Wednesday, June 17, 2009

Ecumenical Corpus Christi Procession in Erfurt

Preacher carrying Bible next to the Blessed Sacrament.

I was reminded of Dom Bede Jarrett's anecdote in his History of the English Dominicans.

King Henry II of England was "in worldly affairs imprudent, but in Spiritual affairs most devout." It is the pious side of the King's character that is of most interest. For example, he notes that daily the King heard three sung Masses (cum nota, i.e., chanted to plain song) and several low Masses. To him Saint Louis of France urged one day, when the two lay encamped in France, in half-scandalized banter, that it was also a good thing to hear sermons, which Henry apparently avoided. The Saint's rebuke was answered with " courtly humour," says the chronicler (with deep mystic insight we would further add):

"I would rather see my Friend than hear another speak ever so well of Him."


Jarvalex said...

It would be Henry III, not II.

This is a subtle post, I think, but are you suggesting that Scripture - that myriad of images of God, that wellspring of thought and faith, the very cornerstone of our faith (and very different from a mere sermon) - is worth less than the Eucharist?

Anonymous said...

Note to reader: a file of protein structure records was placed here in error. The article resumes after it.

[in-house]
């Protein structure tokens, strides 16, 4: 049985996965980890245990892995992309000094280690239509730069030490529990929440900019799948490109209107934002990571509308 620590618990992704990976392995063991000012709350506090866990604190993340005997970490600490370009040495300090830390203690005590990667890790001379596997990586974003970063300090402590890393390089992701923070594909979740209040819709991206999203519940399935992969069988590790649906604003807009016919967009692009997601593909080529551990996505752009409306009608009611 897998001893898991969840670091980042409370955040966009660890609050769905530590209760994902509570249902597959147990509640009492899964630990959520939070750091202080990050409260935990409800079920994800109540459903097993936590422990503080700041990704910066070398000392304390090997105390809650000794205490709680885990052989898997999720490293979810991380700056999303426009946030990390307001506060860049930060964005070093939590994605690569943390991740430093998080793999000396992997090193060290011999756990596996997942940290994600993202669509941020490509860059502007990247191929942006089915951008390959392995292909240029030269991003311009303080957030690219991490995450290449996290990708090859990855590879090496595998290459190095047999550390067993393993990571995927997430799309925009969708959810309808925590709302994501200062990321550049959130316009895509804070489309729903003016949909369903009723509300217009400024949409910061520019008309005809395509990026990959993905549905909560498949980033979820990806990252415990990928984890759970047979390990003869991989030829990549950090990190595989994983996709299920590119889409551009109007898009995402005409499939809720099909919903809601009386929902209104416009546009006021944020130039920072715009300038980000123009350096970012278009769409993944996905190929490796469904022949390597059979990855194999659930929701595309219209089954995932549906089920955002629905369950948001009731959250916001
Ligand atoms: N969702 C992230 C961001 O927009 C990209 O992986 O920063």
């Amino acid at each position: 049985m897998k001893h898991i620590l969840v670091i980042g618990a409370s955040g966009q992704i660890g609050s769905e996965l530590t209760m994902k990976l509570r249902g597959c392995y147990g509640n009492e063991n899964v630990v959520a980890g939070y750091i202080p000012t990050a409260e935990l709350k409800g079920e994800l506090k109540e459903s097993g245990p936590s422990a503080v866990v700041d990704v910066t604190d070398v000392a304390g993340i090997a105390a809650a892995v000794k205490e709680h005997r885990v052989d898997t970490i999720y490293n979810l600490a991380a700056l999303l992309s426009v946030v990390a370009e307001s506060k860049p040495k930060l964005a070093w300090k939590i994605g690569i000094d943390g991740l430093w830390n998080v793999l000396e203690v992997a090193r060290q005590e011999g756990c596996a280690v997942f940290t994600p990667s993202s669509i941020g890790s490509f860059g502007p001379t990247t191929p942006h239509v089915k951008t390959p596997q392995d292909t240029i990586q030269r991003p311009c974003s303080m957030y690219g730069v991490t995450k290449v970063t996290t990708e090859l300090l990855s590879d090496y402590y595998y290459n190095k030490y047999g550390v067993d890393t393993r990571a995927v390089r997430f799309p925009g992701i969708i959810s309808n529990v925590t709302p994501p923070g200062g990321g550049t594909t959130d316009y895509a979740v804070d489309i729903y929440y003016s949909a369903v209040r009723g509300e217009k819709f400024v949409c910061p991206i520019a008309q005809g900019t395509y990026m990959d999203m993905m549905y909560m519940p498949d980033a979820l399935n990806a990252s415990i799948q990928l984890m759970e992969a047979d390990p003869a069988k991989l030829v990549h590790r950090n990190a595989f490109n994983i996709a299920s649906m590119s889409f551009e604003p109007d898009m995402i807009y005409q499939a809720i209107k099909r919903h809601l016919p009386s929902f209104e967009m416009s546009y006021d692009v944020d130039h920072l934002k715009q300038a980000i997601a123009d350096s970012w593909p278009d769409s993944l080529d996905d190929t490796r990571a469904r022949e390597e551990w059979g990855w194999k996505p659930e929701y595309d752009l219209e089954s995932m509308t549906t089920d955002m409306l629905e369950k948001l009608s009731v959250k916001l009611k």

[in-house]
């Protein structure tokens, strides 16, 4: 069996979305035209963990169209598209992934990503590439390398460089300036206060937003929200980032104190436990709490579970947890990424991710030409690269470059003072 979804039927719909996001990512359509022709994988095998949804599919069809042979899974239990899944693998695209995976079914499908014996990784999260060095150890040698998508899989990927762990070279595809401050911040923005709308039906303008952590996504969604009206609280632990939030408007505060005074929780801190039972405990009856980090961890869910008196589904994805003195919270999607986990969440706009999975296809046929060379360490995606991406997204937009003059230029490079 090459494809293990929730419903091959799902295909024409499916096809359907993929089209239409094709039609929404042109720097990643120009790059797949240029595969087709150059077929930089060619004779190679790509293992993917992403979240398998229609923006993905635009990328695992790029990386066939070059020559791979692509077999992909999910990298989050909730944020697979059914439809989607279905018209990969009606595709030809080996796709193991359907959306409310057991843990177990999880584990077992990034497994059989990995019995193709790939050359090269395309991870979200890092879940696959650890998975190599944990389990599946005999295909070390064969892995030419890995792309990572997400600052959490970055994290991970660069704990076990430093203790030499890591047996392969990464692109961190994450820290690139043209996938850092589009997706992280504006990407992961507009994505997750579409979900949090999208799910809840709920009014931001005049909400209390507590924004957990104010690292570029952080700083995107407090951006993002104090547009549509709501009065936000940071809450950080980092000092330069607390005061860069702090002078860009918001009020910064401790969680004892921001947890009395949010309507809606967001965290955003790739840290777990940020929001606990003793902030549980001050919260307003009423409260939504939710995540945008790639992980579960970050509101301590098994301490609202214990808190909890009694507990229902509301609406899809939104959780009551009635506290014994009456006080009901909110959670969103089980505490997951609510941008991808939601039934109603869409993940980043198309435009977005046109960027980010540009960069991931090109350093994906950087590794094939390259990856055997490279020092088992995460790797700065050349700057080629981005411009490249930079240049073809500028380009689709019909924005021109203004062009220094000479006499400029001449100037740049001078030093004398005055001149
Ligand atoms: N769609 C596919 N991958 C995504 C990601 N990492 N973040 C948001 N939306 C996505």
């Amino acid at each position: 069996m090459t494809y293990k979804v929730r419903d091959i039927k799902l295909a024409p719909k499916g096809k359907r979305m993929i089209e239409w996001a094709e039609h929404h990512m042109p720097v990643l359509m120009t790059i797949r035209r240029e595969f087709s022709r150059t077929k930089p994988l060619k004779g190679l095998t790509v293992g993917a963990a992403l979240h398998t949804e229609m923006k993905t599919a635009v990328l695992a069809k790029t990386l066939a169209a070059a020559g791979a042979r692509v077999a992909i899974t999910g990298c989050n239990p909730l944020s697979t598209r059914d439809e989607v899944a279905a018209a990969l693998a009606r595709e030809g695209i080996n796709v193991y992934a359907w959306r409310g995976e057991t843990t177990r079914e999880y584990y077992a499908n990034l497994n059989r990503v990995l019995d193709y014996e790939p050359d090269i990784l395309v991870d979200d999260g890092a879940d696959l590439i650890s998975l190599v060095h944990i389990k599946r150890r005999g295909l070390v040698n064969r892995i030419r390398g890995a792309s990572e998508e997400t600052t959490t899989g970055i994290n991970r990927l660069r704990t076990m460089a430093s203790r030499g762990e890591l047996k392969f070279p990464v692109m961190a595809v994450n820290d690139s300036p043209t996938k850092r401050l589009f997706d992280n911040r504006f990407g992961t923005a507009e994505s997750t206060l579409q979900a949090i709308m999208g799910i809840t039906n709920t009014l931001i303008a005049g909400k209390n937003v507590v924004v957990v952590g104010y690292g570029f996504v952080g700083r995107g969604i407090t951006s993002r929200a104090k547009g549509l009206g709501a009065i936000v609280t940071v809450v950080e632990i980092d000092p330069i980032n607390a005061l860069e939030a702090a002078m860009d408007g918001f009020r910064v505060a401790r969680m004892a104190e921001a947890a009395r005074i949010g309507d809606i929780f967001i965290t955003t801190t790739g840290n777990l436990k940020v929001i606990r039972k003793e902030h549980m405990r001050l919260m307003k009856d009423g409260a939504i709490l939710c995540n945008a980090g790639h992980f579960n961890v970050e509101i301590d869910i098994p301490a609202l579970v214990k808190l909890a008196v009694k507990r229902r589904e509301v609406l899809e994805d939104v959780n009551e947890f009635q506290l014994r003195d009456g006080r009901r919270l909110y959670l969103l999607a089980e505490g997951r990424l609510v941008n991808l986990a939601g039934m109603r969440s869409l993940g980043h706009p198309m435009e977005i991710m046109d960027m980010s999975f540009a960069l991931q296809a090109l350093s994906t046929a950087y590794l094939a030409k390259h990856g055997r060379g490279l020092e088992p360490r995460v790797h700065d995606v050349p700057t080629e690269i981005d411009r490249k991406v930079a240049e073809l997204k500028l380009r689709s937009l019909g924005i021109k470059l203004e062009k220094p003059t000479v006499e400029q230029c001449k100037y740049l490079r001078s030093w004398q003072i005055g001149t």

XXII. We cannot but lament here over the fundamental fallacy of a system which has so unhappily divided Europe. The partisans of this system have said, We believe only in the Word of God. What abuse of words! what a strange and melancholy ignorance of Divine things! We alone believe in the Word, whilst our dear enemies are obstinately resolved to believe only in scripture; as if God could or would change the nature of things of which He is the Author, and impart to scripture the life and efficacy which it has not! The Holy Scripture - is it not then a writing? Has it not been traced with a pen and a little black liquid? Does it know, what it is needful to say to one man, and what to withhold from another? (22) Did not Leibnitz and his maid servant read in it the same words? Can this Scripture be any thing else than the image of the Word? And though infinitely venerable in this respect, if we should interrogate it, must it not keep a divine silence? (23) If it should be attacked or insulted, can it defend itself in the absence of its Author? Glory to the truth! If the Word, eternally living, does not quicken the scripture, it will never become the word, that is to say, the life. Let others invoke then, as much as they please, the silent word; we will smile peacefully at this false god; always expecting, with a tender impatience the moment when its partisans, undeceived, will throw themselves into our arms, opened to embrace them for three centuries past.